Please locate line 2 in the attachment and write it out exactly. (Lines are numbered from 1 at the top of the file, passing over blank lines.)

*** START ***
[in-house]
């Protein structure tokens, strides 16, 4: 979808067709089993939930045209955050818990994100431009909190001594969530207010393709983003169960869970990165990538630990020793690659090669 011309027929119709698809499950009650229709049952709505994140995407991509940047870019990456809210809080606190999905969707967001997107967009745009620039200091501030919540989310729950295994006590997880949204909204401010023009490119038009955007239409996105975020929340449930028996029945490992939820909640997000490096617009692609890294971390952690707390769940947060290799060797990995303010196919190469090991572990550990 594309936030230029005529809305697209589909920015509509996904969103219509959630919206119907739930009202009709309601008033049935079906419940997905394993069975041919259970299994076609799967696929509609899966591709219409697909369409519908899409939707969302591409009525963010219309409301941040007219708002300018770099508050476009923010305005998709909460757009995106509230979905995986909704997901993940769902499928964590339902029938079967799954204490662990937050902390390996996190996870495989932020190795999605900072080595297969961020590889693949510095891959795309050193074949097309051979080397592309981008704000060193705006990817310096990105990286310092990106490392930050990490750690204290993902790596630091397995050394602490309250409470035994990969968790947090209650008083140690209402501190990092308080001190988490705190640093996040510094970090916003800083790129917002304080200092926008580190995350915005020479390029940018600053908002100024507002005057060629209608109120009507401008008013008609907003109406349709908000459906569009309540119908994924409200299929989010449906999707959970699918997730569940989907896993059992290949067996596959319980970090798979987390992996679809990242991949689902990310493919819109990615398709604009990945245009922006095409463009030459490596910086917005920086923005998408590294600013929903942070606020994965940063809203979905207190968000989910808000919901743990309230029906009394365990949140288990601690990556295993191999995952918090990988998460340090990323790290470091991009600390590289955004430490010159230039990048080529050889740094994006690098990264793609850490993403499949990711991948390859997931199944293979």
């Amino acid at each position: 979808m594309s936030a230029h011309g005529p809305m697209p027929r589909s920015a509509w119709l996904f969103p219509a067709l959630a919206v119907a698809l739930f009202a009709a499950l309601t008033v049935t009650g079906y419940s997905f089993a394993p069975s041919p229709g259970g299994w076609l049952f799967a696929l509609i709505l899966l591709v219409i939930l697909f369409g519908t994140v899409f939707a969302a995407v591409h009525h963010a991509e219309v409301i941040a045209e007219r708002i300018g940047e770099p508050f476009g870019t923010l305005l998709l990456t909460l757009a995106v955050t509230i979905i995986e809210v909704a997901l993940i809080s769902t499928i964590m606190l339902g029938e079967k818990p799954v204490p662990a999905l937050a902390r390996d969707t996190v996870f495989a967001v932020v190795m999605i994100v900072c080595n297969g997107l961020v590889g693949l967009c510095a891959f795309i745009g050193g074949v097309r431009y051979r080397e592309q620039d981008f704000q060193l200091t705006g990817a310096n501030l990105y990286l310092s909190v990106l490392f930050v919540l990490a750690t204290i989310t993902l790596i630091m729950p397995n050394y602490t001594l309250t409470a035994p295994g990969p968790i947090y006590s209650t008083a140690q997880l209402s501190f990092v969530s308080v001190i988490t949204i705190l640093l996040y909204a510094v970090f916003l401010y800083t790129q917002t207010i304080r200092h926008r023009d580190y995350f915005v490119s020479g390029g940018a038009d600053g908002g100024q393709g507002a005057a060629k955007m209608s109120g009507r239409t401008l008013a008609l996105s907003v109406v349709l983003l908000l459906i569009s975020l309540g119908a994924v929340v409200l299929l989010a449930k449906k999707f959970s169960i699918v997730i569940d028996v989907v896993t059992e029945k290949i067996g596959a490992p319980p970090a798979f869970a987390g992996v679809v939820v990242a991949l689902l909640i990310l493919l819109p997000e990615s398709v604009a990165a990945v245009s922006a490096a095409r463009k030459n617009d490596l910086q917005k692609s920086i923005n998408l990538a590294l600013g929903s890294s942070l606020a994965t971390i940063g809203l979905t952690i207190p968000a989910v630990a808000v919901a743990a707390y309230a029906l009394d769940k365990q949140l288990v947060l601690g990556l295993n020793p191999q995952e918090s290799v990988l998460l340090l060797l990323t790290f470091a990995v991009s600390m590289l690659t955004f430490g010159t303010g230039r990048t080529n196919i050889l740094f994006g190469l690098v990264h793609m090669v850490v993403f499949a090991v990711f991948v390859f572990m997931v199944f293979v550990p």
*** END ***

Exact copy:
């Protein structure tokens, strides 16, 4: 979808067709089993939930045209955050818990994100431009909190001594969530207010393709983003169960869970990165990538630990020793690659090669 011309027929119709698809499950009650229709049952709505994140995407991509940047870019990456809210809080606190999905969707967001997107967009745009620039200091501030919540989310729950295994006590997880949204909204401010023009490119038009955007239409996105975020929340449930028996029945490992939820909640997000490096617009692609890294971390952690707390769940947060290799060797990995303010196919190469090991572990550990 594309936030230029005529809305697209589909920015509509996904969103219509959630919206119907739930009202009709309601008033049935079906419940997905394993069975041919259970299994076609799967696929509609899966591709219409697909369409519908899409939707969302591409009525963010219309409301941040007219708002300018770099508050476009923010305005998709909460757009995106509230979905995986909704997901993940769902499928964590339902029938079967799954204490662990937050902390390996996190996870495989932020190795999605900072080595297969961020590889693949510095891959795309050193074949097309051979080397592309981008704000060193705006990817310096990105990286310092990106490392930050990490750690204290993902790596630091397995050394602490309250409470035994990969968790947090209650008083140690209402501190990092308080001190988490705190640093996040510094970090916003800083790129917002304080200092926008580190995350915005020479390029940018600053908002100024507002005057060629209608109120009507401008008013008609907003109406349709908000459906569009309540119908994924409200299929989010449906999707959970699918997730569940989907896993059992290949067996596959319980970090798979987390992996679809990242991949689902990310493919819109990615398709604009990945245009922006095409463009030459490596910086917005920086923005998408590294600013929903942070606020994965940063809203979905207190968000989910808000919901743990309230029906009394365990949140288990601690990556295993191999995952918090990988998460340090990323790290470091991009600390590289955004430490010159230039990048080529050889740094994006690098990264793609850490993403499949990711991948390859997931199944293979």